Clinton and Clinton Warm Iowa Crowd

Sen. Hillary Rodham Clinton of New York unveiled the latest weapon in her quest to become the Democratic presidential nominee: her husband. Former President Bill Clinton joined her in Iowa, raising questions among some about whether he will help or hurt his wife.

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JOHN YDSTIE, host:

Hillary Clinton has been leading the polls in the race for the Democratic presidential nomination, but her rival, Barack Obama, has released numbers showing that he's outfundraising her. Yesterday, Mrs. Clinton brought out a new weapon - her husband. Questions will be asked throughout this campaign about whether former President Bill Clinton will help or hurt his wife's chances. But last night, at the Iowa State fairgrounds, the former president and the presidential hopeful began an Iowa road show.

NPR's David Greene Reports.

DAVID GREENE: Bill Clinton certainly added open thing to his wife's campaign last night - the tendency to be late.

Wasn't it supposed to start at 7:30?

Ms. PEG RUP(ph): That's what I thought. That's what my mom told me, anyway.

GREENE: Peg Rup was among thousands of Iowans milling around their state fairgrounds, With no Clintons in sight, Peg Rup had some time to tell an outsider about the annual state fair that begins in a few weeks. I asked her what her favorite attraction is.

Ms. RUP: The butter cow.

GREENE: What is it?

Ms. RUP: It's a cow made out of butter.

GREENE: A cow made out of butter?

Ms. RUP: Mm-hmm. Mm-hmm.

GREENE: How big are we talking here?

Ms. RUP: Oh, how big would - it's my size.

GREENE: If you were told, this year you can only see Bill Clinton or the butter cow, which would you choose?

Ms. RUP: I guess I'm here for Bill.

(Soundbite of laughter)

GREENE: And Bill Clinton, she said, is probably going to help his wife on the campaign trail. But she had some questions.

Ms. RUP: Is he campaigning for her, or is he campaigning for him? I think he has a little bit of tarnishing that he wants to straighten up. You know, he was always have good presence, but he had some things go kind of bad. So now this is a second chance for him to prove that, you know, I'm still for the people.

GREENE: Nearby, Ron and Brenda Reynolds were also passing the time thinking about what title people would give to Bill Clinton if his wife became president.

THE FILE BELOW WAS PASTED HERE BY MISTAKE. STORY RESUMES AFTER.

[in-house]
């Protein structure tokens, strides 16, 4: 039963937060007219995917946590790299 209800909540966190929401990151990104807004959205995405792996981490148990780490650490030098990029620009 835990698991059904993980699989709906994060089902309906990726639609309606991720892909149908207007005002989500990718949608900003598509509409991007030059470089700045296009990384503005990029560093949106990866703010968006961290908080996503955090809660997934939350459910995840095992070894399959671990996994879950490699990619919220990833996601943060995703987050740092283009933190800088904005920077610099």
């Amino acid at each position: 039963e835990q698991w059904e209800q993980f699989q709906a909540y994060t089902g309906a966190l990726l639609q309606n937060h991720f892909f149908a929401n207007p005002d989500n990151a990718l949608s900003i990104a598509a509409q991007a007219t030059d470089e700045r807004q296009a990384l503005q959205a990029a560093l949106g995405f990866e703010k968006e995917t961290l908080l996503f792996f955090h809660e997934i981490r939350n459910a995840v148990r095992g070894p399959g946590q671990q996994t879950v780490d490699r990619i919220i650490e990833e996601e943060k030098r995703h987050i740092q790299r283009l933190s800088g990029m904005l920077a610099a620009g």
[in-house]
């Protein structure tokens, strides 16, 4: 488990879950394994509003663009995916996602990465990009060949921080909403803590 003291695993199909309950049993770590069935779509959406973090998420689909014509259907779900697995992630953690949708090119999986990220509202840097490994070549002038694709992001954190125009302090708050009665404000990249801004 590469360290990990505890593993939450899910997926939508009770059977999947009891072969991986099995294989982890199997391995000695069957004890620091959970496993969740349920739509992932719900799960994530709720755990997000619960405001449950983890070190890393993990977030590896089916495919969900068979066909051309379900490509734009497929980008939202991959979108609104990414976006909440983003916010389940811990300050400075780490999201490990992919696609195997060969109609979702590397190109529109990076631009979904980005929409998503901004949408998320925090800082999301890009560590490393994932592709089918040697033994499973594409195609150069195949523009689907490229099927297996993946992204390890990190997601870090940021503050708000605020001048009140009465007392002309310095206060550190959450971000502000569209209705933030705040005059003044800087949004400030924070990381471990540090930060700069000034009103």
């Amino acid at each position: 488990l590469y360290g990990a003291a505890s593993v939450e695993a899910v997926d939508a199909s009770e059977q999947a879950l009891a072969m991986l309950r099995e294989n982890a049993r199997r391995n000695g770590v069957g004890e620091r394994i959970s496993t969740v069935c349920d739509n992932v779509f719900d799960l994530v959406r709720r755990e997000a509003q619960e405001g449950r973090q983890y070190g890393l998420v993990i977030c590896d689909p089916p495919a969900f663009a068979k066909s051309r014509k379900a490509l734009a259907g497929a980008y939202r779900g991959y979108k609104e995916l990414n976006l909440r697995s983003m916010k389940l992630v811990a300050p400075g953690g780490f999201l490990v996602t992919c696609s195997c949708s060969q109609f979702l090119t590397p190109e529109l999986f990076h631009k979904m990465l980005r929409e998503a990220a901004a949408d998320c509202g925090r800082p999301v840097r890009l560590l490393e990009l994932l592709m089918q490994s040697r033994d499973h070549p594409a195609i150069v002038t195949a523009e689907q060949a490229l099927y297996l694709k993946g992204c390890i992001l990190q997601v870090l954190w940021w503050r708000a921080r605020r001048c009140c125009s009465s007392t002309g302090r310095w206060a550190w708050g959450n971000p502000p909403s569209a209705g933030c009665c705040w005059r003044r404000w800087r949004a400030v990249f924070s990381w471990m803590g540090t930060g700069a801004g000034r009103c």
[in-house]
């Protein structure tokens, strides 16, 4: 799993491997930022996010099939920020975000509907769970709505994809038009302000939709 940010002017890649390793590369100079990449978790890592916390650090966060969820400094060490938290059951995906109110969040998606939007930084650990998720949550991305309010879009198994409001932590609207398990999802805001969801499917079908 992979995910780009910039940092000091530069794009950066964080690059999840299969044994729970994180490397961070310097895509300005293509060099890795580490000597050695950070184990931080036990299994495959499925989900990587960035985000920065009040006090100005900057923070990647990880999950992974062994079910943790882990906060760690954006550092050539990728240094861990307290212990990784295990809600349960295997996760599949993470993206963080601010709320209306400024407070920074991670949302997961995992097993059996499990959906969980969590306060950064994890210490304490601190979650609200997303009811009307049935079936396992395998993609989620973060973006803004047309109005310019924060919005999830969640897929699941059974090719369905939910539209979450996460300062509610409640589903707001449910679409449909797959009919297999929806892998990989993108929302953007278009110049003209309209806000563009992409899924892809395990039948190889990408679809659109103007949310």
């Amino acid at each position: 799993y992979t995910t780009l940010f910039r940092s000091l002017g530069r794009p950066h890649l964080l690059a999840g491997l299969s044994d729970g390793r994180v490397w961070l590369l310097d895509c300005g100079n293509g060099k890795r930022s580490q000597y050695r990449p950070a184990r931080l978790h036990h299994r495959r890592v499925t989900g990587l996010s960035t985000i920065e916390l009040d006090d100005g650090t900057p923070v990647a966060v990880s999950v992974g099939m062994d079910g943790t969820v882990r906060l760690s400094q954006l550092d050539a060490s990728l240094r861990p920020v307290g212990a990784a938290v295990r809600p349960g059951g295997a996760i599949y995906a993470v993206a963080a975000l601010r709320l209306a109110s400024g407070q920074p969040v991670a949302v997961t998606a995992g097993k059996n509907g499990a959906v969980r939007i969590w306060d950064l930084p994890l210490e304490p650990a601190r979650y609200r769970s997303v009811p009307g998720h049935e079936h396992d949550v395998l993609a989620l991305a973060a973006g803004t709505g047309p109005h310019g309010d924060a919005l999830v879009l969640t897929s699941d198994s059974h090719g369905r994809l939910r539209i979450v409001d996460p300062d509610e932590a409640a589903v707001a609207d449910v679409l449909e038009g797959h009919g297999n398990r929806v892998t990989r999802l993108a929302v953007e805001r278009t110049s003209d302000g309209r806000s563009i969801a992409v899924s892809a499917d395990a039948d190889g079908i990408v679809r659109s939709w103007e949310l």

Mr. RON REYNOLDS: She'd be called Madam President or Mrs. President. And former Bill Clinton? President Clinton? That's one of the questions I'd like to ask.

Ms. BRENDA REYNOLDS: I think he should be first husband and pick up the drapes and decide who's going to sit where. I think it would be kind of fun.

GREENE: Finally, more than an hour behind schedule, came the big introduction.

Unidentified Woman #1: Please welcome our friend, President Bill Clinton.

(Soundbite of crowd cheering)

President BILL CLINTON: Thank you.

GREENE: The former president grabbed the handheld microphone and started warming up the crowd.

Pres. CLINTON: There's one guy back in the back over there that represents a group I belong to. It says husbands for Hillary.

(Soundbite of laughter)

GREENE: He spoke for only a few minutes, and it was all about his wife - her time giving legal services to the needy, her time as New York's senator helping sick firefighters after the 9/11 attacks. He even brought up her bid as first lady to create universal healthcare.

Pres. CLINTON: We tried and failed to pass healthcare reform. I think that's a good thing, not a bad thing. I'd rather be caught trying to do something that needs to be done than hanging around shooting the wounded when it doesn't happen.

(Soundbite of crowd cheering)

GREENE: And before long, he handed the microphone to his wife. Senator Clinton said her husband pretty much said it all.

Senator HILLARY CLINTON (Democrat, New York): You know, if I were as smart as Bill seems to suggest I am, I would say nothing.

(Soundbite of laughter)

GREENE: Still, she went on to talk about healthcare, education and Iraq. And she praised her husband, saying he built solid relations with other countries.

Sen. CLINTON: I'm proud of the diplomatic efforts that my husband undertook that has really made people feel over time that the Untied States was an honest broker and a mediator and a conciliator.

GREENE: President Bush, she argued, has hurt the nation's image, and Mrs. Clinton said she wants the chance to restore it. She reminded voters here that when her husband first ran, he abandoned the Iowa caucuses, since Iowa Senator Tom Harkin was such a clear favorite.

Sen. CLINTON: I'm excited to be doing this and I'm thrilled to finally find something in politics that I'm doing that my husband didn't do. So this is a very special occasion for me.

GREENE: And her husband is staying by her side today. The couple is jumping on a bus this morning and beginning a tour through the state.

David Greene, NPR News, Des Moines.

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